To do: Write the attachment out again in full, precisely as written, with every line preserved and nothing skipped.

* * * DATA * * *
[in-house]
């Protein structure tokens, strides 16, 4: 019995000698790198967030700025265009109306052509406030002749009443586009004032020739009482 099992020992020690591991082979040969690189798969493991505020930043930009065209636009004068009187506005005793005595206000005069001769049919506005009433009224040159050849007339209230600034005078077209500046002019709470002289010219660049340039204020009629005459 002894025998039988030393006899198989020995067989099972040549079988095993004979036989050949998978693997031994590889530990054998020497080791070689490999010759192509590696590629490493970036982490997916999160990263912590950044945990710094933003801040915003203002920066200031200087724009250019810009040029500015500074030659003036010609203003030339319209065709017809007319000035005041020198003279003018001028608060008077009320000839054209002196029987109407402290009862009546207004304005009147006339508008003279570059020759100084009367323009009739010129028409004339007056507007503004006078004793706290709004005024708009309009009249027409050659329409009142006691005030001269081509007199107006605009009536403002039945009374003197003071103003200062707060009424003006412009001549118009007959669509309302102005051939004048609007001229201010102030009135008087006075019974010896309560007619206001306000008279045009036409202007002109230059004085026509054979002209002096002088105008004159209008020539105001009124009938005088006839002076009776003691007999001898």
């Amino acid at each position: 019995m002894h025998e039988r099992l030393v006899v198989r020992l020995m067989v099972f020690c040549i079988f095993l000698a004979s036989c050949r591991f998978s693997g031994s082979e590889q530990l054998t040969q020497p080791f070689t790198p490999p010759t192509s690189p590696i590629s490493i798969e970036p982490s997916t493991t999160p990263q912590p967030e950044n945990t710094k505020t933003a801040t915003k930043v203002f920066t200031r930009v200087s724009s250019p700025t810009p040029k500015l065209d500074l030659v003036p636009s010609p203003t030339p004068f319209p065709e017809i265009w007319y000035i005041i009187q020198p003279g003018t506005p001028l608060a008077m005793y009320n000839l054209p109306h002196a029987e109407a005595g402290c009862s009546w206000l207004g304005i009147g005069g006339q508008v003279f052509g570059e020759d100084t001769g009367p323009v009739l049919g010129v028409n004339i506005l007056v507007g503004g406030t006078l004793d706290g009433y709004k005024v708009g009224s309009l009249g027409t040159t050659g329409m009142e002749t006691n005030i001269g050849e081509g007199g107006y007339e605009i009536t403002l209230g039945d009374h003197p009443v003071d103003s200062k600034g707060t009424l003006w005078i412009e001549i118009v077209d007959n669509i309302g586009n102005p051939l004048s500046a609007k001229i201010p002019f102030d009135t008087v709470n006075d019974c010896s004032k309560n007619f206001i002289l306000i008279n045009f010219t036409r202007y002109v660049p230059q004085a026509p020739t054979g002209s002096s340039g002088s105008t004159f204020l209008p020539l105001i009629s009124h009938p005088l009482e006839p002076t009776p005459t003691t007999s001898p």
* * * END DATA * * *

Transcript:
[in-house]
């Protein structure tokens, strides 16, 4: 019995000698790198967030700025265009109306052509406030002749009443586009004032020739009482 099992020992020690591991082979040969690189798969493991505020930043930009065209636009004068009187506005005793005595206000005069001769049919506005009433009224040159050849007339209230600034005078077209500046002019709470002289010219660049340039204020009629005459 002894025998039988030393006899198989020995067989099972040549079988095993004979036989050949998978693997031994590889530990054998020497080791070689490999010759192509590696590629490493970036982490997916999160990263912590950044945990710094933003801040915003203002920066200031200087724009250019810009040029500015500074030659003036010609203003030339319209065709017809007319000035005041020198003279003018001028608060008077009320000839054209002196029987109407402290009862009546207004304005009147006339508008003279570059020759100084009367323009009739010129028409004339007056507007503004006078004793706290709004005024708009309009009249027409050659329409009142006691005030001269081509007199107006605009009536403002039945009374003197003071103003200062707060009424003006412009001549118009007959669509309302102005051939004048609007001229201010102030009135008087006075019974010896309560007619206001306000008279045009036409202007002109230059004085026509054979002209002096002088105008004159209008020539105001009124009938005088006839002076009776003691007999001898």
């Amino acid at each position: 019995m002894h025998e039988r099992l030393v006899v198989r020992l020995m067989v099972f020690c040549i079988f095993l000698a004979s036989c050949r591991f998978s693997g031994s082979e590889q530990l054998t040969q020497p080791f070689t790198p490999p010759t192509s690189p590696i590629s490493i798969e970036p982490s997916t493991t999160p990263q912590p967030e950044n945990t710094k505020t933003a801040t915003k930043v203002f920066t200031r930009v200087s724009s250019p700025t810009p040029k500015l065209d500074l030659v003036p636009s010609p203003t030339p004068f319209p065709e017809i265009w007319y000035i005041i009187q020198p003279g003018t506005p001028l608060a008077m005793y009320n000839l054209p109306h002196a029987e109407a005595g402290c009862s009546w206000l207004g304005i009147g005069g006339q508008v003279f052509g570059e020759d100084t001769g009367p323009v009739l049919g010129v028409n004339i506005l007056v507007g503004g406030t006078l004793d706290g009433y709004k005024v708009g009224s309009l009249g027409t040159t050659g329409m009142e002749t006691n005030i001269g050849e081509g007199g107006y007339e605009i009536t403002l209230g039945d009374h003197p009443v003071d103003s200062k600034g707060t009424l003006w005078i412009e001549i118009v077209d007959n669509i309302g586009n102005p051939l004048s500046a609007k001229i201010p002019f102030d009135t008087v709470n006075d019974c010896s004032k309560n007619f206001i002289l306000i008279n045009f010219t036409r202007y002109v660049p230059q004085a026509p020739t054979g002209s002096s340039g002088s105008t004159f204020l209008p020539l105001i009629s009124h009938p005088l009482e006839p002076t009776p005459t003691t007999s001898p």